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Unformatted text preview: Silicon Fundamentals for Photonics Applications David J. Lockwood 1 and Lorenzo Pavesi 2 1 Institute for Microstructural Sciences, National Research Council of Canada Ottawa, ON, Canada K1A 0R6 [email protected] 2 Dipartimento di Fisica, Universit`a di Trento Via Sommarive 14, 38050-Povo Trento, Italy [email protected] Abstract. The many and diverse approaches to materials science problems have greatly enhanced our ability to engineer the physical properties of semiconductors. Silicon, of all semiconductors, underpins nearly all microelectronics today and will continue to do so for some time to come. However, in optoelectronics and photonics, the severe disadvantage of an indirect band-gap and of a negligible electro-optic coefficient has limited the application of elemental silicon. This chapter provides introductory material on the physical properties of silicon and outlines a number of diverse approaches to engineering efficient photonic components from silicon. The common paradigm is material compatibility with microelectronic components. 1 Introduction The ubiquitous silicon microelectronic “chip” is taken for granted in mod- ern society. There has been much research involved in producing these high technology marvels and such research continues unabated at a faster and faster pace. Continued developments in Si and, more recently, Si 1 − x Ge x al- loy and strained silicon technology [ 1 , 2 ] continue to advance the frontiers of device integration, complexity, and speed. This continued advance has been driven by application requirements in switching technology (e.g., com- puters) and high-speed electronics (e.g., wireless telecommunications). Today the thrust is towards pervasive computing: the end-user will use all the power of a computer without noticing that the device he is using has a computer inside. Other compound semiconductor materials, such as GaAs or InP or III–V alloys, have, however, maintained a significant role in the construction of optoelectronic and purely photonic devices [ 3 ]. Photonics is the technol- ogy associated with signal generation, processing, transmission and detection where the signal is carried by photons (i.e., light); principal photonic devices are lasers, waveguides, modulators, detectors, and optical fibers [ 4 ]. If one compares today’s photonics industry (worth almost 9 b$) with the microelectronics one (worth almost 160 b$) there are many differences: L. Pavesi, D. J. Lockwood (Eds.): Silicon Photonics, Topics Appl. Phys. 94 , 1– 52 (2004) c circlecopyrt Springer-Verlag Berlin Heidelberg 2004 2 David J. Lockwood and Lorenzo Pavesi Fig. 1. Materials and components in an optoelectronic transceiver. (Source: Intel c circlecopyrt ) • A variety of different materials is used: e.g., the InP substrate for source development, silica as the material for fibers, lithium niobate for modula- tors, other materials for DWDM components and EDFA amplifiers, and so on (see Fig. 1 )....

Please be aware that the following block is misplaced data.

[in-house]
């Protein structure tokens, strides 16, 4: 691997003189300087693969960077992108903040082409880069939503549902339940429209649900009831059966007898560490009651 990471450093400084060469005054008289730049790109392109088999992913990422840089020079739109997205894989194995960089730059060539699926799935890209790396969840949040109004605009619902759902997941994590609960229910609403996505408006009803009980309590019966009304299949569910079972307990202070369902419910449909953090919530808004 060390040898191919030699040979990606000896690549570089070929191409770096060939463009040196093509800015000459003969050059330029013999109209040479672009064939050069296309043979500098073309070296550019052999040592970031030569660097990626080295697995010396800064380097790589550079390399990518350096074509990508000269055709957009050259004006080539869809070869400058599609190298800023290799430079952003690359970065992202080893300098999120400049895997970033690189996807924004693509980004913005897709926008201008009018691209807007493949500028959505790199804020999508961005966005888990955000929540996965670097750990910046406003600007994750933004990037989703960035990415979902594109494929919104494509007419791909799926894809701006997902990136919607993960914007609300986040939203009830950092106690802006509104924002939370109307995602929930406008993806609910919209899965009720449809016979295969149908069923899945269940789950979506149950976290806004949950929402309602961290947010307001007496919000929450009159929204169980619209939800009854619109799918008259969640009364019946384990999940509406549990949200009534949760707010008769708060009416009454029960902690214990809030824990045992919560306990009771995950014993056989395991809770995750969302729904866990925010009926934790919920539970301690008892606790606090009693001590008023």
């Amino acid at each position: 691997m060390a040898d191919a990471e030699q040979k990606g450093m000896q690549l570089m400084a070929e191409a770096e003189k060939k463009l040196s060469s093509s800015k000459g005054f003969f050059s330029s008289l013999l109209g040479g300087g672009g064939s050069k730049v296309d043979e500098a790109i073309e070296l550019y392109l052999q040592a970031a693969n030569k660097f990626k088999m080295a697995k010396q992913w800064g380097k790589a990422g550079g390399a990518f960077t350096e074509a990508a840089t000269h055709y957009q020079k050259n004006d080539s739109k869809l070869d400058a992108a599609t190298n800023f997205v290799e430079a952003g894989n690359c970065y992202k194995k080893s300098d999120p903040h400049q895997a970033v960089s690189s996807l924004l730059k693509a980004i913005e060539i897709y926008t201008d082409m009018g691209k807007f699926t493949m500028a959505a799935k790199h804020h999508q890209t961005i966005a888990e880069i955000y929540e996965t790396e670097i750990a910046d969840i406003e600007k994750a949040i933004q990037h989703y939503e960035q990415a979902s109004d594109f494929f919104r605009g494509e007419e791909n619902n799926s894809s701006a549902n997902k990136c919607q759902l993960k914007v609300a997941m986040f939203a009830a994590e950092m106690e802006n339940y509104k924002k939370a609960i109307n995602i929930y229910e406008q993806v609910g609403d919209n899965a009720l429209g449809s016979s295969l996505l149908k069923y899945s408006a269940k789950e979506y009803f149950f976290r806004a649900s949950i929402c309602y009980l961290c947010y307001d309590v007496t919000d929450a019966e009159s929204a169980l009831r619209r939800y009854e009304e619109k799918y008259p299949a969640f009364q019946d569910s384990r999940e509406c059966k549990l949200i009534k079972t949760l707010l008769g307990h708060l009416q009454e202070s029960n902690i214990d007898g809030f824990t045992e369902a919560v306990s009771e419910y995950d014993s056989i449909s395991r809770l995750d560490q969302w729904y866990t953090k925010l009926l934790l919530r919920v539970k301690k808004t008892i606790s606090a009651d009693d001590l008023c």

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This note was uploaded on 11/07/2009 for the course ELEC ece212 taught by Professor None during the Spring '09 term at York University.
- Spring '09